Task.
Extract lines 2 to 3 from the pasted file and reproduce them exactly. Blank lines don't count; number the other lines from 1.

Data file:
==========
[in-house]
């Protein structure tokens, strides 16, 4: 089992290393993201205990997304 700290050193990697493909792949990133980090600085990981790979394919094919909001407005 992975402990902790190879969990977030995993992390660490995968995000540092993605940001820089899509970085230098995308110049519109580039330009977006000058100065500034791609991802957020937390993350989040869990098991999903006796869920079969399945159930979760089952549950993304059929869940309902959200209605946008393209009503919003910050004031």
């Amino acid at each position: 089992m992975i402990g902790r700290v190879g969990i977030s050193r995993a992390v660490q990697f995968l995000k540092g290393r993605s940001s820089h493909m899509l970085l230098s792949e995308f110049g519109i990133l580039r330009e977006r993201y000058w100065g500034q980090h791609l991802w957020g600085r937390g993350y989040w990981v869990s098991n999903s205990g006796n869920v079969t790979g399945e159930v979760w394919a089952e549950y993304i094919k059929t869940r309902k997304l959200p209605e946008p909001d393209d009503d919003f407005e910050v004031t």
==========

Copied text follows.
């Protein structure tokens, strides 16, 4: 089992290393993201205990997304 700290050193990697493909792949990133980090600085990981790979394919094919909001407005 992975402990902790190879969990977030995993992390660490995968995000540092993605940001820089899509970085230098995308110049519109580039330009977006000058100065500034791609991802957020937390993350989040869990098991999903006796869920079969399945159930979760089952549950993304059929869940309902959200209605946008393209009503919003910050004031």
């Amino acid at each position: 089992m992975i402990g902790r700290v190879g969990i977030s050193r995993a992390v660490q990697f995968l995000k540092g290393r993605s940001s820089h493909m899509l970085l230098s792949e995308f110049g519109i990133l580039r330009e977006r993201y000058w100065g500034q980090h791609l991802w957020g600085r937390g993350y989040w990981v869990s098991n999903s205990g006796n869920v079969t790979g399945e159930v979760w394919a089952e549950y993304i094919k059929t869940r309902k997304l959200p209605e946008p909001d393209d009503d919003f407005e910050v004031t």